I had pretty high hopes for Captain America. It is one of the follow-ons to one of the better superhero adaptations, in Iron Man. Indeed, in some ways this serves as a prequel to Iron Man, with Tony Stark’s father playing a prominent role and edging further toward the awaited Avengers series of films.
Captain America also featured some pretty solid casting. If you thought of one actor who could best serve as an action star and embodiment of what Hollywood would imagine as the truly American look, you’d probably end up with Chris Evans. Toss in Tommy Lee Jones as his grumpy commanding officer and Hugo Weaving (of Matrix Agent Smith fame) as your bad guy and you’ve got a start for some good scenes. Brits Dominic Cooper (as Howard Stark) and Haylee Atwell (as Agent Peggy Carter) rounded out the principal roster.
There’s nothing really distinctive about this short film, but it excels at entertaining and being moderately funny. Besides the unrealistic nature of finding a $900 per month, two bedroom triplex within walking distance of the Grove, there were plenty of moments in the film that rang true.
Directed by Chris Akers, the film stars John Forest, Wesley Stiller and Katharine Brandt as Alex. Forest, in particular, is excellent as the beleaguered everyman with the occasional Zach Morris ability to speak to the camera. Enjoy if you’ve got 20 minutes to spare.
Sometimes a short film is so gripping and well made that you get caught up in the action, character and vibe so much that your heart races as it would in a dramatic full length film. This is one such work.
Director Brandon McCormick, a veteran of the short film genre, wrote and directed this film for Whitestone Motion Pictures. It features two somewhat familiar faces in Justin Welborn and Sean Bridges in the primary roles.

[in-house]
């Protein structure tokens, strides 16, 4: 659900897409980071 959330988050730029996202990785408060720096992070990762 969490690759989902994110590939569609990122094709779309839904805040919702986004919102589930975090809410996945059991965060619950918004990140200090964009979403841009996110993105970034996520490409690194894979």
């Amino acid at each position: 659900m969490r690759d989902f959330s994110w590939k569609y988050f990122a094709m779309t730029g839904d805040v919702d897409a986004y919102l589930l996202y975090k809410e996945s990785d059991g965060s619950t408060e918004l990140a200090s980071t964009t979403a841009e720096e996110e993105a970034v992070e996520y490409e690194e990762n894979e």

It’s well acted, interestingly conceived (if not murky) and scored with a vengeance. Yes, the last three minutes are hardly traditional in their mix of acting and scoring, but it works and works quite well.
“Late Bloomer” is an acclaimed short film from 2004 that was an official selection at the 2005 Sundance Film Festival and won the Audience Award at the 2004 Lake Placid Film Festival. Narrated by writer Clay Mcleod Chapman, it tells the story of a young boy (Sam Borenzweig) and his classmates as they experience their first sex education class.
Apparently based upon the works of HP Lovecraft (I don’t know enough about Lovecraft’s many novels to opine on any inspiration or comparisons), the short film is, at times, humorous and equally uncomfortable. It has a very grunge music video vibe, almost as if we’re being transported to a decidedly un-tragic, but still somewhat traumatized version of the classroom where Pearl Jam‘s Jeremy spoke (that epic music video is linked below).
Click through for more and to see the short film.Read more…
If one enjoyed the Ethan Hawke, Julie Delphy vehicle Before Sunrise, that person would likely be somewhat familiar with and perhaps enjoy the below short film by Italian Daniele Napolitano.
The truly intriguing part of the film is that it was shot using stop motion and a high-end retail Canon digital camera. The end result is a bit hard to gauge. The cinematography is, at times, stunning; however, the flow of the film is a bit jarred by the nature of stop-motion photography.
Click through to read on and watch the short film.Read more…